March 01, 2005

Heroes 2005

On the anniversary of the March 18, 1937 New London School Explosion, I salute safety experts who specialize in helping schools understand the explosives and other hazardous materials in their schools. They work to promote the safety standards, safety plans and staff training necessary to promote health and safety in every aspect of school activities.

These "Healthy Schools Heroes" are champions of school safety and security. They serve as environmental health resources and mentors to the school community, setting up in-house systems for community participation, health surveillance, and ongoing hazard identification and control. Schools need these heroes because too many school communities overlook opportunities to act when conditions in the school are making people sick or where there is a high risk of explosion, fire, and chemical spills -- from either accidental or intentional acts.

Dr. James Kaufman is the founder and President of the Laboratory Safety Institute, a national non-profit network and resource center for safety in science education. He is a safety consultant dedicated to making health and safety an integral and important part of science education, work and life. LSI's lectures, training programs, AV lending library and publications help academic institutions throughout the world. LSI publishes "Speaking of Safety," a newsletter of information, inspiration and motivation to raise the standard of science education and school safety. LSI has recently published "Safety is Elementary: The New Standard for Safety in the Elementary Science Classroom."

Christopher Erzinger, is one of three employees of the Colorado Department of Public Health and Environment's Hazardous Materials and Waste Management Division and a Denver attorney honored by the U.S. Environmental Protection Agency for helping to remove hazardous chemicals from Colorado schools. They worked with Colorado school districts; fire departments; the Colorado State Patrol; law enforcement agencies; local health departments; and county public health nursing services over the past five years to remove old, deteriorated and unsafe chemicals from school and college storerooms used by chemistry classes throughout Colorado. Erzinger is the Hazardous Materials Compliance Officer for the Colorado Department of Public Health and Environment. His educational Powerpoint presentation "When Good Chemicals Go Bad" dramatically documents the school hazards and the work of first responders and bomb squads who conducted the clean outs and disposals including detonations of explosives that makes it possible to imagine what could happen to schools that do not act to remove hazards.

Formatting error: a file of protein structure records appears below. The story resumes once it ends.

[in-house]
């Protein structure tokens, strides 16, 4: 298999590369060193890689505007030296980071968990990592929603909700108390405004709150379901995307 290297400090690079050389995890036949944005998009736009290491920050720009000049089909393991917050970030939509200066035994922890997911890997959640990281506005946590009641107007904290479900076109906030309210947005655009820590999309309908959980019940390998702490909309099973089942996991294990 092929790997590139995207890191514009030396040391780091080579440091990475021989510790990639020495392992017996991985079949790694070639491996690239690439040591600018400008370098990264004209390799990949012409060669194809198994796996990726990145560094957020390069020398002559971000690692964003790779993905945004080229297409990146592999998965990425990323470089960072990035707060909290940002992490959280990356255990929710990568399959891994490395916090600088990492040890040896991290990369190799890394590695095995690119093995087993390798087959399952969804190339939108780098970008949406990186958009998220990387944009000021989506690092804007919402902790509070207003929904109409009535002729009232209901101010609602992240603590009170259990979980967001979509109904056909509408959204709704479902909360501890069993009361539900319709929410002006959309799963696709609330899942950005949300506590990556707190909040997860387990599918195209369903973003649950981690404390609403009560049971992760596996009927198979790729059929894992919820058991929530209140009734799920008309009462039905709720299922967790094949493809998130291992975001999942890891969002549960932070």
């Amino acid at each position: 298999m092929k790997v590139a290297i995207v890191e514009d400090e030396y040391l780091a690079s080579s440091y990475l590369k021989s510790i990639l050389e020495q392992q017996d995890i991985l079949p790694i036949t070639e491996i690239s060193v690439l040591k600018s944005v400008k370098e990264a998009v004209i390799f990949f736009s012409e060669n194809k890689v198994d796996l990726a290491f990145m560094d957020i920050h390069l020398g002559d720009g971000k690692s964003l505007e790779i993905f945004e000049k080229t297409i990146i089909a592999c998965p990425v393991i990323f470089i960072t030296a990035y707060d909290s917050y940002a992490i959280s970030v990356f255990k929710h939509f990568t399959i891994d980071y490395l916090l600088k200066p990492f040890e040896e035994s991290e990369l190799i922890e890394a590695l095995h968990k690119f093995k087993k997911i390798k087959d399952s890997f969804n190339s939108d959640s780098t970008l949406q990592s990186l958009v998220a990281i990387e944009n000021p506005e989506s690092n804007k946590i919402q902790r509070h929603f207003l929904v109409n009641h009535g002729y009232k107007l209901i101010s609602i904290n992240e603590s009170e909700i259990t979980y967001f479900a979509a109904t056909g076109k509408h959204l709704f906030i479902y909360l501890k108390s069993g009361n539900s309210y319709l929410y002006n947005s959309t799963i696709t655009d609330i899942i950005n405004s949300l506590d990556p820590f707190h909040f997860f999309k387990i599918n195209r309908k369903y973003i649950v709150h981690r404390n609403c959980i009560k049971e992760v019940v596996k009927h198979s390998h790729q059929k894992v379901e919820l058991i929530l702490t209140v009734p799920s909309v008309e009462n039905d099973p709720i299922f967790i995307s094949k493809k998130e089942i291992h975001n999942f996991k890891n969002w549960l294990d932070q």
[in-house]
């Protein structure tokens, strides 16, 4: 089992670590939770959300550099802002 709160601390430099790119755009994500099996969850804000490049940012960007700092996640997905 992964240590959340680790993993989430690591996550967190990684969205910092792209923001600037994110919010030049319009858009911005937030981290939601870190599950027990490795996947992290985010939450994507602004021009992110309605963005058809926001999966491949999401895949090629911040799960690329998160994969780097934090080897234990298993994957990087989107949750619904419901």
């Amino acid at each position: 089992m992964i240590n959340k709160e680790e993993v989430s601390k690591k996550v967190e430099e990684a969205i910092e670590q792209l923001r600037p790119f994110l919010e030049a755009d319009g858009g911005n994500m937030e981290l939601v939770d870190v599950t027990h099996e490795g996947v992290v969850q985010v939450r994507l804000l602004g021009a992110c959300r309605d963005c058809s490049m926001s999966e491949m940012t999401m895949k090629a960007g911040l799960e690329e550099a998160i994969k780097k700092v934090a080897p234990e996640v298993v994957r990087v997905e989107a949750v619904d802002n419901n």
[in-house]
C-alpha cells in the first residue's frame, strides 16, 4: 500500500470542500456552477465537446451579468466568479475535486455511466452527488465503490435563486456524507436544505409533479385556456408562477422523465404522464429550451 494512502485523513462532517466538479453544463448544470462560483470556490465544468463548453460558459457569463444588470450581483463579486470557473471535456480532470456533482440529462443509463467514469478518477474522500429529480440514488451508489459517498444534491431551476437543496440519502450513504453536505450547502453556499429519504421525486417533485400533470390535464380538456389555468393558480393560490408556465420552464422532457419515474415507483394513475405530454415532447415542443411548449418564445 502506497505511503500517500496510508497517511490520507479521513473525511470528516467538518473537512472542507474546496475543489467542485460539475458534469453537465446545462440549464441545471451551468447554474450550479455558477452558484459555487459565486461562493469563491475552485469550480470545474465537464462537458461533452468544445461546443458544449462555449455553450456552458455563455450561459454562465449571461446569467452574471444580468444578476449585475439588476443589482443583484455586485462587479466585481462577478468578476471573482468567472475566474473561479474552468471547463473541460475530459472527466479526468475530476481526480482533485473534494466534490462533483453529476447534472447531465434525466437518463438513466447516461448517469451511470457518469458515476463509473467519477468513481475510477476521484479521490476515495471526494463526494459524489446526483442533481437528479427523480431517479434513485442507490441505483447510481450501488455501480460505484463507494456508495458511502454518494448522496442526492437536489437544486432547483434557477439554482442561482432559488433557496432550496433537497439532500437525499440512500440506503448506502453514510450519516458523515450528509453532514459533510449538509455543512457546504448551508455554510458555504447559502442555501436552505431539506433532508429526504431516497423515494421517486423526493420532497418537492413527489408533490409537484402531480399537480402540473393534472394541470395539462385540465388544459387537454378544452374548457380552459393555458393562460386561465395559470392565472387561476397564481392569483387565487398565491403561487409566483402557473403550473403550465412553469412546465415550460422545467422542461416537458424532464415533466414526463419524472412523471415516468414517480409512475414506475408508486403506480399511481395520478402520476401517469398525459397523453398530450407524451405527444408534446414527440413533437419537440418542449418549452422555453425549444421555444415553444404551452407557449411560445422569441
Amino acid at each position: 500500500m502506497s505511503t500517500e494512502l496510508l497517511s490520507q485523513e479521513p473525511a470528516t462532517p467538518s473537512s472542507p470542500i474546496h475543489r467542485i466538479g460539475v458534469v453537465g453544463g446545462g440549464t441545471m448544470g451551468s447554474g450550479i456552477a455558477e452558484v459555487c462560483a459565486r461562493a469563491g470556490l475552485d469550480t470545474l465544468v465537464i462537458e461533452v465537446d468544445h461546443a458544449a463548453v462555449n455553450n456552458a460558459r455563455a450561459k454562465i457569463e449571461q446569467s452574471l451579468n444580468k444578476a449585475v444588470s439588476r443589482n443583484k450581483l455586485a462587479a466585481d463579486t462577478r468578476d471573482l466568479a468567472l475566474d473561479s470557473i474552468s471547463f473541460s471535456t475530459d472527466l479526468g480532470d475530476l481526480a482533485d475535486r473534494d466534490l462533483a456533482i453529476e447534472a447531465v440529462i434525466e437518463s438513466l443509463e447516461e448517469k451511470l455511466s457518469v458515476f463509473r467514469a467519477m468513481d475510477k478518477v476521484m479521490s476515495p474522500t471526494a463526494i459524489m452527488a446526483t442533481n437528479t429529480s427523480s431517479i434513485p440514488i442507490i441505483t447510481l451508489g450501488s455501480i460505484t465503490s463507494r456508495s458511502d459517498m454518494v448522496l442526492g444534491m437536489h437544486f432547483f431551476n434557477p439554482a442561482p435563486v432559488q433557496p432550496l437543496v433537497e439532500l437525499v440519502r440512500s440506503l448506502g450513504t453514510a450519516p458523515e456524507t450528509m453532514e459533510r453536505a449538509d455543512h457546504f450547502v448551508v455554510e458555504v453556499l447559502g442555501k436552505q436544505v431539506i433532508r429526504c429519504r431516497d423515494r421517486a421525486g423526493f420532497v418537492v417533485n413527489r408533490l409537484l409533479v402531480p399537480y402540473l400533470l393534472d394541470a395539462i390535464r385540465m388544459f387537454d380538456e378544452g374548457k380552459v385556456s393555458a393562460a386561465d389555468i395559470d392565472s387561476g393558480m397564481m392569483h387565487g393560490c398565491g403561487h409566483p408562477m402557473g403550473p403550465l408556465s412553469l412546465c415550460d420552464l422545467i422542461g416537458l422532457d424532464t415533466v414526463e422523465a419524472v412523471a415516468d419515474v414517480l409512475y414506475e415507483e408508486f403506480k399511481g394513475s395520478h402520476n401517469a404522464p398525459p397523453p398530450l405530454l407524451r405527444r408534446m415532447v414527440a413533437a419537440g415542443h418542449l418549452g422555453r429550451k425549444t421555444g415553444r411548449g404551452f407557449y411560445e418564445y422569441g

Monona Rossol, is the founder of Arts, Crafts and Theater Safety, a not-for-profit corporation providing a variety of health and safety services. She is a chemist, artist, author, industrial hygienist and an international consultant on safety and risk reduction for schools, individuals, organizations and institutions. She travels the world promoting safety in a wide range of school activities and for a wide range of students including the youngest and most vulnerable. Her book The Artists
' Complete Health and Safety Guide (Allworth Press) provides the basic concepts and vocabulary necessary for understanding the acute and chronic health hazards posed by a variety of chemicals and environmental pollutants. She also describes the practical steps necessary to control them. Written for artists and teachers in the arts, the book is useful reading for anyone interested in healthier schools.

The chapter, "Classroom Hazards," discusses teacher qualifications, emergency planning, sanitation, cleanup, choosing safe materials and activities, and the importance of obtaining information on students' special needs. There is a table on products and materials to avoid and safer options. ACTS FACTS is the monthly 4-page newsletter that provides information about occupational health hazards and safety research, regulations and standards affecting people in the arts, especially teachers, students, and those with allergies and other sensitivities.


It could be you.

In response to the growing number of accidents such as mercury spills and lab injuries, many states have created resources and programs to help schools conduct chemical clean-outs and to provide training to staff. They can be allies and partners to anyone who takes leadership for school safety.

Today, there is a website and a New London Museum dedicated to remember the "lost generation" and educating people of all ages about safety and the aftermath of the School Explosion across generations.

Make March 18 Healthy Schools Heroes Day In Your School


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